For someone to say that they restore fountain pens seems a simple enough statement. It isn’t, though. There are two views of what should be done with valuable old things and there’s a whole spectrum of views in between. The two operative words are restoration and conservation.
Conservation has a variety of meanings as does restoration but I suppose its simplest definition would be along the lines of doing no more than is necessary to ensure the item remains stable in its current state.
How do we define restoration of pens? At one end there is the restorer whose intention is to return the pen to its condition when new using whatever means available. At the other end there is the restorer who sees the pen in its current state as a historical document, with its wear and scratches as a record of its “life”.
My own view of restoration lies toward the latter definition which shares some of the aims of conservation. That can be taken too far, of course. In reality the ageing and damage a pen has sustained is not history, or at least not a history we can read and understand. It’s more like a record of its bumps and scratches. Do they have any value? Maybe. Perhaps they have a negative value. Removing all the marks of a pen’s past presents a fake view of its age. We don’t expect eighty-year-old people to look like twenty-year-olds. I would say the same is true of vintage pens.
What I do to each pen is determined by its condition when I receive it. In general I return the pen to good working condition and, as far as is reasonable, to a pleasing appearance. I don’t remove every last scratch, I don’t remove personalisations , I don’t re-black and I don’t re-plate.
Years ago I saw all of this in an ethical light. I believed it was unethical to re-black faded hard rubber pens because it was misleading the customer. Polishing off every scratch and re-plating all metal trim to return an old pen to a false picture of its original state seemed equally reprehensible to me.
I’m older now and, if not necessarily wiser, I’m at least less condemnatory of the practices of some other restorers. In eBay, particularly, I see three or four “restore as new” sellers of old pens. That the job they do is appreciated by a proportion of the old pen market is shown by the number of bids they get and the eventual price paid for each pen. Good luck to them, I say, and I even admire the skill with which they make old look new.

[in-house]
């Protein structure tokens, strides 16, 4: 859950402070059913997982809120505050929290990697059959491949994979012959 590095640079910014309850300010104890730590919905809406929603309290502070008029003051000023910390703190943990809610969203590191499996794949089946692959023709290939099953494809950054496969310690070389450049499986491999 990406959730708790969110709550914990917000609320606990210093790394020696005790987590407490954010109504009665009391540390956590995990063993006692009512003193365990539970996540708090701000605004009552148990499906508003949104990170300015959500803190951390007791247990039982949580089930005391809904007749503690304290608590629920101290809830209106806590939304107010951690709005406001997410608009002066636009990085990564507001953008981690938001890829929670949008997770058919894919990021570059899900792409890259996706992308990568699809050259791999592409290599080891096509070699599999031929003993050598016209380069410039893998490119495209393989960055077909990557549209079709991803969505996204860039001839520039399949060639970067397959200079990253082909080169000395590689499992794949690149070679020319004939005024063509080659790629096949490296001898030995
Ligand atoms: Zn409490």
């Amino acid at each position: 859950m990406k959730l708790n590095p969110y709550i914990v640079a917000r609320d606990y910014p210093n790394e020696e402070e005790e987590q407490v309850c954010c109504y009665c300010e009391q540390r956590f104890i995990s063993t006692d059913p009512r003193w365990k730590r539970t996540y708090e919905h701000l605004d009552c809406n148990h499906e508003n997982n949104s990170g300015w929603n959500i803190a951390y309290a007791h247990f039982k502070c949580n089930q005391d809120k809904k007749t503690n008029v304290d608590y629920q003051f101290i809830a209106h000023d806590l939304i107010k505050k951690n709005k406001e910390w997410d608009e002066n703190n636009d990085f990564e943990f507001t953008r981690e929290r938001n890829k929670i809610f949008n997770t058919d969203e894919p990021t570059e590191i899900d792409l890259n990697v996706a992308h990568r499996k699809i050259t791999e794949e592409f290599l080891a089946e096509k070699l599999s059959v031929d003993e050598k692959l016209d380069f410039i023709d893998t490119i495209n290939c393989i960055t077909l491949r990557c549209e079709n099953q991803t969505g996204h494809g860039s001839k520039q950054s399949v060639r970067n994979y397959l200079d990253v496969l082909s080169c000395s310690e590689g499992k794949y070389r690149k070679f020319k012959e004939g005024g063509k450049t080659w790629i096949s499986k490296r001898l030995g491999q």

I no longer feel I’m taking the moral or ethical high ground as a conservative restorer. In actuality I turn out pens the way I like them. The SF230 I’m drafting this with has black hard rubber faded to a pleasing rich chocolate brown. The plating on the barrel and cap bands is reasonably good but the lever is pitted. Though it takes a good shine – brighter with all the handling – there are the minor scratches of ninety years of use and the barrel imprint is shallow but legible. It isn’t at all like the year-old Waterman Carene also on my desk and that’s entirely as it should be.
The wear on my SF230 isn’t history. History is something written and read. My pen shows that it was worked hard and probably loved by its first owner. I know, from actual history, that this pen was probably in use during the slump of the thirties followed by Hitler’s war. Maybe it continued in use thereafter and maybe it lay in a drawer. These things – for me – give this pen a richness of association that my Carene doesn’t have. Not yet, and not for a few decades. The SF230 is an old and valuable thing and much of that value, for me, comes from those signs of age and the times during which it was used.
I make sure each pen does what it was originally intended for: write well. I think my sales say that restorers like me also meet with the approval of a segment of the old pen market.